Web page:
Peter Allen

Peter Allen

Posts by Peter Allen

San Jose: Tale of Two Cities

We San Joseans are a schizophrenic bunch. We’re all for economic development, but we consistently complain about noise generated by the airplanes, traffic, and sporting events that come with it. We’re pro-environment, but we’ll drive our Hummers to shop in Campbell or Milpitas, so we can have plastic bags to pick up our dog droppings. We’re pro-innovation, but we do very little to attract the startups and R&D projects that form the backbone of our region, and we add insult to injury by embracing the misnomer “Capital of Silicon Valley.”

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An Open Letter to Larry Baer

Dear Larry: We need to talk. It started a few years back, when Lew Wolff got it in his head that Oakland wasn’t the best home for the ballclub he’d recently purchased. The A’s play in a rundown stadium in a decrepit area of town in front of a dwindling—albeit loud and loyal—fanbase. The organization’s limited revenue stream prevents it from building a consistent winner and essentially makes them a ward of the league. Enter San Jose.

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Drawing Lines in the Sand

With the filing deadline for the June primary coming up on Friday, I thought we’d take a closer look at the 2011 redistricting process that created the current San José City Council districts. It was the second consecutive redistricting process that saw very few changes to the geography of San Jose’s political map. But you can’t blame them for not taking bolder steps. The City Charter left the commissioners only a few months to finish their work. Meanwhile, they were under siege from residents who’d prefer that nothing ever change. Ever.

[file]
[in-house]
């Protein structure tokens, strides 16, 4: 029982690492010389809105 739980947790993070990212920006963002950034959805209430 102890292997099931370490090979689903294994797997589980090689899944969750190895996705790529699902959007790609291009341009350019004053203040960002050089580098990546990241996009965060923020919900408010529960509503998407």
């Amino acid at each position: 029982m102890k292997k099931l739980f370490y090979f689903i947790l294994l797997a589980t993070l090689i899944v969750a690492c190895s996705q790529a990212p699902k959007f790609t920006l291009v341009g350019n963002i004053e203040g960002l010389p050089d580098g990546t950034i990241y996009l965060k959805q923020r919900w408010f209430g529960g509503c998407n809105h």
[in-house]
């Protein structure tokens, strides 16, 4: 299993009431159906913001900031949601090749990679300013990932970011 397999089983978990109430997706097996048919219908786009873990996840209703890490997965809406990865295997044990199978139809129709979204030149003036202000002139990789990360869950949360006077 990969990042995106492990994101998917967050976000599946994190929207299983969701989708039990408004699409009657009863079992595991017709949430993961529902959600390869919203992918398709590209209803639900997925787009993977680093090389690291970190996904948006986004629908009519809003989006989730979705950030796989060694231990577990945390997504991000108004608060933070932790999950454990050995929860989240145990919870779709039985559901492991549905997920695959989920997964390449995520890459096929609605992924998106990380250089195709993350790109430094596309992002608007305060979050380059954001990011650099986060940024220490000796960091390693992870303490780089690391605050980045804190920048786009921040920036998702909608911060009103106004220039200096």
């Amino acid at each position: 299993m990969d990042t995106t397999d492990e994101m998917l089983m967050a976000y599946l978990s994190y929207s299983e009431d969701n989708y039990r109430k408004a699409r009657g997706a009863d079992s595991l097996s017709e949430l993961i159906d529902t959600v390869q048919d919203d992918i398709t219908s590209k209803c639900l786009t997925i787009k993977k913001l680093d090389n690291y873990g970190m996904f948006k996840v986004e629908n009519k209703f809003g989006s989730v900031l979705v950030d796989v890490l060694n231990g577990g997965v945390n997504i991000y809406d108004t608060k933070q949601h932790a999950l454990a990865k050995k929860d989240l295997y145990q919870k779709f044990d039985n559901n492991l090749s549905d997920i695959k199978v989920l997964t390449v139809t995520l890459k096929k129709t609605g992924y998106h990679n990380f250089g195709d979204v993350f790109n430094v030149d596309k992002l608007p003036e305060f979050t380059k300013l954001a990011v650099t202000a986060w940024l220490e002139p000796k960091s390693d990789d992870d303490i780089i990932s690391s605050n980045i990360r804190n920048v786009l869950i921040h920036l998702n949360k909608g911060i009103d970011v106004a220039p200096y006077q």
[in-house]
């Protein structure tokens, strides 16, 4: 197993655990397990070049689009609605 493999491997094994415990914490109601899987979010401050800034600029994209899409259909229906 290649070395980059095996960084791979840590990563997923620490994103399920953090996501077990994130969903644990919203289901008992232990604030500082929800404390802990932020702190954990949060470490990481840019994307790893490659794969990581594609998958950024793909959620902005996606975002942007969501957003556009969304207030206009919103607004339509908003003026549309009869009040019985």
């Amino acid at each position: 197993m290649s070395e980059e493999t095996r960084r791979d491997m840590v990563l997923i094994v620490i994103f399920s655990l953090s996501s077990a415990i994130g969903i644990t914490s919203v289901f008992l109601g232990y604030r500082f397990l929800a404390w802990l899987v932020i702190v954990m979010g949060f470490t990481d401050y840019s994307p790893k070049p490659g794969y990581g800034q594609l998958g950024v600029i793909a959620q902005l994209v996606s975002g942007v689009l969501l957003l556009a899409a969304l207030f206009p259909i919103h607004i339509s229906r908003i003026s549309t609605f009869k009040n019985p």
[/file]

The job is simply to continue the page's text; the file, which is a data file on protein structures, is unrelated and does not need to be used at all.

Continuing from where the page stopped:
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Democratic Primary Wars

Earlier this month, I attended my fourth California Democratic Party Convention as an elected delegate to the State Central Committee (or DSCC). If I tried to explain how CDP functions, I’d blow my word limit, and you’d still be confused. At its core, the DSCC exists to set a platform for California Democrats and endorse candidates for state and federal offices. Primary endorsement contests generally amount to two formerly cordial Democrats nitpicking their respective records to death.

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Commission Consolidation a Big Mistake

As someone who embraces public service as an integral part of the American social contract, it dismays me when government moves to minimize the voice of the people it represents. Case in point: The recent flirtation with folding 20 volunteer City Commissions into five. Yes, that’s five.